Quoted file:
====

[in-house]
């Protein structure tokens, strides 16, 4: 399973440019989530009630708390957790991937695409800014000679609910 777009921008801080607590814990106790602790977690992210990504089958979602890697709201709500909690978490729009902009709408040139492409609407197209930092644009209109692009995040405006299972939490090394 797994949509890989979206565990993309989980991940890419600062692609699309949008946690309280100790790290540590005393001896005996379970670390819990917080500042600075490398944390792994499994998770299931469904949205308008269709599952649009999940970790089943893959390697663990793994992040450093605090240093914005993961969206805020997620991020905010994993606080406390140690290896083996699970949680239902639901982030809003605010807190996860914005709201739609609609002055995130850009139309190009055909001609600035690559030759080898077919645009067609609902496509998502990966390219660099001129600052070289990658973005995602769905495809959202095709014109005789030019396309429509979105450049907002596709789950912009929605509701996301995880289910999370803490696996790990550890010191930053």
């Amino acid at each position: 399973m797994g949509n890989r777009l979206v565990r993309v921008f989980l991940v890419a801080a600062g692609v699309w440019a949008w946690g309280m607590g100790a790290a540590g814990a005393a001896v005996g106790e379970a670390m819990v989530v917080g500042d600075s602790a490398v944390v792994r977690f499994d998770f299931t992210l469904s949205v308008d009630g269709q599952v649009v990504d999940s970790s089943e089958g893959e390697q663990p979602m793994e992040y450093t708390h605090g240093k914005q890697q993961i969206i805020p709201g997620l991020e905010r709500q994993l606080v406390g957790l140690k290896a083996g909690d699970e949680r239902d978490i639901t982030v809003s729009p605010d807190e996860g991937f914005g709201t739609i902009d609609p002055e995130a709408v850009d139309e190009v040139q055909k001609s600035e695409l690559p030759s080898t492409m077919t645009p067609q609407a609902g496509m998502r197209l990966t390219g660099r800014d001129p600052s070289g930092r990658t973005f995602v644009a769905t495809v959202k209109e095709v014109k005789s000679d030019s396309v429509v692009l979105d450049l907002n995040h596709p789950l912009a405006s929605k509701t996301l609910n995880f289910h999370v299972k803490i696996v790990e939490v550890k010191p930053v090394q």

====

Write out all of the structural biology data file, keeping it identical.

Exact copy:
[in-house]
């Protein structure tokens, strides 16, 4: 399973440019989530009630708390957790991937695409800014000679609910 777009921008801080607590814990106790602790977690992210990504089958979602890697709201709500909690978490729009902009709408040139492409609407197209930092644009209109692009995040405006299972939490090394 797994949509890989979206565990993309989980991940890419600062692609699309949008946690309280100790790290540590005393001896005996379970670390819990917080500042600075490398944390792994499994998770299931469904949205308008269709599952649009999940970790089943893959390697663990793994992040450093605090240093914005993961969206805020997620991020905010994993606080406390140690290896083996699970949680239902639901982030809003605010807190996860914005709201739609609609002055995130850009139309190009055909001609600035690559030759080898077919645009067609609902496509998502990966390219660099001129600052070289990658973005995602769905495809959202095709014109005789030019396309429509979105450049907002596709789950912009929605509701996301995880289910999370803490696996790990550890010191930053």
């Amino acid at each position: 399973m797994g949509n890989r777009l979206v565990r993309v921008f989980l991940v890419a801080a600062g692609v699309w440019a949008w946690g309280m607590g100790a790290a540590g814990a005393a001896v005996g106790e379970a670390m819990v989530v917080g500042d600075s602790a490398v944390v792994r977690f499994d998770f299931t992210l469904s949205v308008d009630g269709q599952v649009v990504d999940s970790s089943e089958g893959e390697q663990p979602m793994e992040y450093t708390h605090g240093k914005q890697q993961i969206i805020p709201g997620l991020e905010r709500q994993l606080v406390g957790l140690k290896a083996g909690d699970e949680r239902d978490i639901t982030v809003s729009p605010d807190e996860g991937f914005g709201t739609i902009d609609p002055e995130a709408v850009d139309e190009v040139q055909k001609s600035e695409l690559p030759s080898t492409m077919t645009p067609q609407a609902g496509m998502r197209l990966t390219g660099r800014d001129p600052s070289g930092r990658t973005f995602v644009a769905t495809v959202k209109e095709v014109k005789s000679d030019s396309v429509v692009l979105d450049l907002n995040h596709p789950l912009a405006s929605k509701t996301l609910n995880f289910h999370v299972k803490i696996v790990e939490v550890k010191p930053v090394q």